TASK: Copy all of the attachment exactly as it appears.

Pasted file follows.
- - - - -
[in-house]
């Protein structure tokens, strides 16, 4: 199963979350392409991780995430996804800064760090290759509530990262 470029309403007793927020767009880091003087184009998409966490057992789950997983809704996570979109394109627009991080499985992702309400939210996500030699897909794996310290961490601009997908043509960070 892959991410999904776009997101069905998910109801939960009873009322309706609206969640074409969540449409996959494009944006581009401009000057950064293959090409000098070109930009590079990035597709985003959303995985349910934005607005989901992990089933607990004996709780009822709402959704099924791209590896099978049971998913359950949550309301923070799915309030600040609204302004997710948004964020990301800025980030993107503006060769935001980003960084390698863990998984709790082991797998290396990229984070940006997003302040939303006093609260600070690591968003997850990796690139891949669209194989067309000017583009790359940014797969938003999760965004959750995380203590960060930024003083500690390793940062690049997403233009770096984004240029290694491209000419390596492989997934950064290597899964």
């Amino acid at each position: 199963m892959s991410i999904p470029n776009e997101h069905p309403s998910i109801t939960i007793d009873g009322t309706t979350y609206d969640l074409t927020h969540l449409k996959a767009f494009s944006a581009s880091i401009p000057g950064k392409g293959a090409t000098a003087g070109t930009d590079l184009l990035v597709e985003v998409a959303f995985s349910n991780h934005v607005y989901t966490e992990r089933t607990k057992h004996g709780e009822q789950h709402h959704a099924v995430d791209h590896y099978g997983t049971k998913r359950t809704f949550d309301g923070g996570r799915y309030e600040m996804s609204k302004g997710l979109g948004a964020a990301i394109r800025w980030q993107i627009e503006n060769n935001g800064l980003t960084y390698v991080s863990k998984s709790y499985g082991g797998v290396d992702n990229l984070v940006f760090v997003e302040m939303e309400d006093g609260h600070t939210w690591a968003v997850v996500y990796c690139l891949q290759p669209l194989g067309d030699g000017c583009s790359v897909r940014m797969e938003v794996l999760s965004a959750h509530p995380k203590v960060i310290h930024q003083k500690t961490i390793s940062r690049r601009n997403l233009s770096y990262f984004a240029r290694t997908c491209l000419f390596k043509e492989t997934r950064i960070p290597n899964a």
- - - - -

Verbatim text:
[in-house]
């Protein structure tokens, strides 16, 4: 199963979350392409991780995430996804800064760090290759509530990262 470029309403007793927020767009880091003087184009998409966490057992789950997983809704996570979109394109627009991080499985992702309400939210996500030699897909794996310290961490601009997908043509960070 892959991410999904776009997101069905998910109801939960009873009322309706609206969640074409969540449409996959494009944006581009401009000057950064293959090409000098070109930009590079990035597709985003959303995985349910934005607005989901992990089933607990004996709780009822709402959704099924791209590896099978049971998913359950949550309301923070799915309030600040609204302004997710948004964020990301800025980030993107503006060769935001980003960084390698863990998984709790082991797998290396990229984070940006997003302040939303006093609260600070690591968003997850990796690139891949669209194989067309000017583009790359940014797969938003999760965004959750995380203590960060930024003083500690390793940062690049997403233009770096984004240029290694491209000419390596492989997934950064290597899964």
């Amino acid at each position: 199963m892959s991410i999904p470029n776009e997101h069905p309403s998910i109801t939960i007793d009873g009322t309706t979350y609206d969640l074409t927020h969540l449409k996959a767009f494009s944006a581009s880091i401009p000057g950064k392409g293959a090409t000098a003087g070109t930009d590079l184009l990035v597709e985003v998409a959303f995985s349910n991780h934005v607005y989901t966490e992990r089933t607990k057992h004996g709780e009822q789950h709402h959704a099924v995430d791209h590896y099978g997983t049971k998913r359950t809704f949550d309301g923070g996570r799915y309030e600040m996804s609204k302004g997710l979109g948004a964020a990301i394109r800025w980030q993107i627009e503006n060769n935001g800064l980003t960084y390698v991080s863990k998984s709790y499985g082991g797998v290396d992702n990229l984070v940006f760090v997003e302040m939303e309400d006093g609260h600070t939210w690591a968003v997850v996500y990796c690139l891949q290759p669209l194989g067309d030699g000017c583009s790359v897909r940014m797969e938003v794996l999760s965004a959750h509530p995380k203590v960060i310290h930024q003083k500690t961490i390793s940062r690049r601009n997403l233009s770096y990262f984004a240029r290694t997908c491209l000419f390596k043509e492989t997934r950064i960070p290597n899964a």